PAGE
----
An Idealist Says Goodbye to Israel
Israeli Arab writer Sayed Kashua is moving to Chicago with his family
Sayed Kashua has long represented the hope that some kind of co-existence in Israel can be achieved between historical antagonists. After all, he is an Israeli Arab who has lived in Jerusalem for 25 years and seems to have thrived there. A popular writer, he has a column in Haaretz, worked in television, and has three novels under his belt, all inspired by his experiences.
When he was 14, Kashua won a spot in a Jewish boarding school in Jerusalem and left his family and village behind. In the Guardian on July 19, he describes his initial encounters there with Hebrew literature. “I read Agnon, Meir Shalev, Amos Oz and I started to read about Zionism, about Judaism and the building of the homeland. During these years I also began to understand my own story,” he writes. “I began to write, believing that all I had to do to change things would be to write the other side, to tell the stories that I heard from my grandmother. To write how my grandfather was killed in the battle over Tira in 1948, how my grandmother lost all of our land, how she raised my father while she supported them as a fruit picker paid by the Jews.”
He had faith in his pursuit.
“I just have to be a good writer and I will free my people from the ghettos they live in, tell good stories in Hebrew and I will be safe … my children will have a better future. Thanks to my stories one day we will turn into equal citizens, almost like the Jews.”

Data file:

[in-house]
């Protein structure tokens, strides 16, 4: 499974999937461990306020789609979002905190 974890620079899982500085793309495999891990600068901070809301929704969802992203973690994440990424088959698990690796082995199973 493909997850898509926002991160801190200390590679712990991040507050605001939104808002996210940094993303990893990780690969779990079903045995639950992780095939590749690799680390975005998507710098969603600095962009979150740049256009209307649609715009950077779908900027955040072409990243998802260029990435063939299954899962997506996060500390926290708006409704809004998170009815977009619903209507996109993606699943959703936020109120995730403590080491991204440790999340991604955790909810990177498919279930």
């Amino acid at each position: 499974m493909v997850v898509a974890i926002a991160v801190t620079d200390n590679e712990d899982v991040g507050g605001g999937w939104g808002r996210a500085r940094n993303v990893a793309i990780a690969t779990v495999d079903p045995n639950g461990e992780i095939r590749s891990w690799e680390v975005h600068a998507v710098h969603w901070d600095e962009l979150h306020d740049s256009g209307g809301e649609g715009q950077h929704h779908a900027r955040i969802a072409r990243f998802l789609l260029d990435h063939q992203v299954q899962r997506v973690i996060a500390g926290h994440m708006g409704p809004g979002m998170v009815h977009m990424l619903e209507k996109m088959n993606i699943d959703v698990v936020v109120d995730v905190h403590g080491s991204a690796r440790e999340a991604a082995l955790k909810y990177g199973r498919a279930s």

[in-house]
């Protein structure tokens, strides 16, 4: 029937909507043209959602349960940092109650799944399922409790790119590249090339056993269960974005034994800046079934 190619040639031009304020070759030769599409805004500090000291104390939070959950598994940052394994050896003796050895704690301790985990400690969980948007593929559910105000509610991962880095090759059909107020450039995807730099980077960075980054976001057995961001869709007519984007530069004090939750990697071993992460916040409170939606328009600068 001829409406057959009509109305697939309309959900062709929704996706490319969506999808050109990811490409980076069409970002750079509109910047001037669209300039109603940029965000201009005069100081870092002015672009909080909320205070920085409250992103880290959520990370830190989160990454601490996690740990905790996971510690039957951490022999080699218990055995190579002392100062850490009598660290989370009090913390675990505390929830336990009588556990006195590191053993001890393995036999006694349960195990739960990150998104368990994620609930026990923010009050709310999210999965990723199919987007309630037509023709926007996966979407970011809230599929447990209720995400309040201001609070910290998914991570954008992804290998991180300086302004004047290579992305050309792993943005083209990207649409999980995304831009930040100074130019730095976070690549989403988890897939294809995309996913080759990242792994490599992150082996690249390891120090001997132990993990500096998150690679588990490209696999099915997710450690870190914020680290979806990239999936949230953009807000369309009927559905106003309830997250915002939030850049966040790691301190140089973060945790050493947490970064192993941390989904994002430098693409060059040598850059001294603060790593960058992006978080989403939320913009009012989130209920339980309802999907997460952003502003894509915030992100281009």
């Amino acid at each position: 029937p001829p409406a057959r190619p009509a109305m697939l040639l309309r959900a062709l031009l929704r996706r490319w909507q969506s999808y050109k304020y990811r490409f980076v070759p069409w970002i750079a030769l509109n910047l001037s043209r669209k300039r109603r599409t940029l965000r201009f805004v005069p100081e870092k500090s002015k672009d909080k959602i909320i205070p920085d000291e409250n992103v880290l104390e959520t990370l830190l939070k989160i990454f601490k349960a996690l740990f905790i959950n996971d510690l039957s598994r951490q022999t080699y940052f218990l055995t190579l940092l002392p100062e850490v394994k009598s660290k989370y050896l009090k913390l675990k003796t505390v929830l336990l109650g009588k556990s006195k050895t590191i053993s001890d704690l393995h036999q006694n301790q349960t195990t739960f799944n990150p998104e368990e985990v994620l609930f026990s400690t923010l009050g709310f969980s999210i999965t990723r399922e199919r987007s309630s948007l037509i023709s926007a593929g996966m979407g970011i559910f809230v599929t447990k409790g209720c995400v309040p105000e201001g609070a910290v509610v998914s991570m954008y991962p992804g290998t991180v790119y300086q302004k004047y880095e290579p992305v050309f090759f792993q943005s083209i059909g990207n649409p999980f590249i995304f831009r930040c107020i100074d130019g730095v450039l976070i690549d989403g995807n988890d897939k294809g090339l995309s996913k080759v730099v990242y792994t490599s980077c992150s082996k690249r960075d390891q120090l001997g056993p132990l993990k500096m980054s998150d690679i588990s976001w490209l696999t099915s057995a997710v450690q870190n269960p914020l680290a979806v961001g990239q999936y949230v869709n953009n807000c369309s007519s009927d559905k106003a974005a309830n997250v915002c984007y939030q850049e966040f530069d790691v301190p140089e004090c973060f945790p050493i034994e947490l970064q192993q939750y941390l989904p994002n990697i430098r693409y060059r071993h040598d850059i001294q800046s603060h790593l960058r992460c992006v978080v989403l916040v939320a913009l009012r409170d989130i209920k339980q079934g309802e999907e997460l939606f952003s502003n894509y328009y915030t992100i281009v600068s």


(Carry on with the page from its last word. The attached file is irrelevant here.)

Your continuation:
If you have not yet read Kashua’s novels Dancing Arabs or Let It Be Morning, do—you are in for a treat. (I have not yet read his most recent, Second Person Singular.) The books are descriptive, poignant examinations of what it is to be an outsider who tries to pass in Israeli society—who, to some extent, has a desire to be a part of a community that he knows by and large diminishes him. There’s tragedy in that alone—in the willingness and work that goes into trying to be part of a community that rebuffs you in some measure. For the books to matter to a reader, though, that reader must be open to various suppositions—that Israel has injustices, that its society—like all societies—can be insular, and that Arabs are frequently discriminated against there (and not only there). If those are not realities you can tolerate, Kashua’s books might not be your thing.
In his Guardian essay, Kashua goes on to explain that he can no longer abide a second-class status whose immutability has become crystalline with the current Gaza incursion. The odious chants of “Death to the Arabs” in the streets have irreparably broken him. Those chants and the sentiments behind them should make us all ashamed. So, what was to be Kashua’s imminent departure for a year’s sabbatical in Chicago with his family will now become a permanent move. His writing, he realizes, will change nothing in Israel. The hate that exists will not give way in spite of his best efforts.
He believes now that his idealism, that his belief he could help broker peace (or at least co-existence) through art, has been for naught. We will all be far poorer for his absence.
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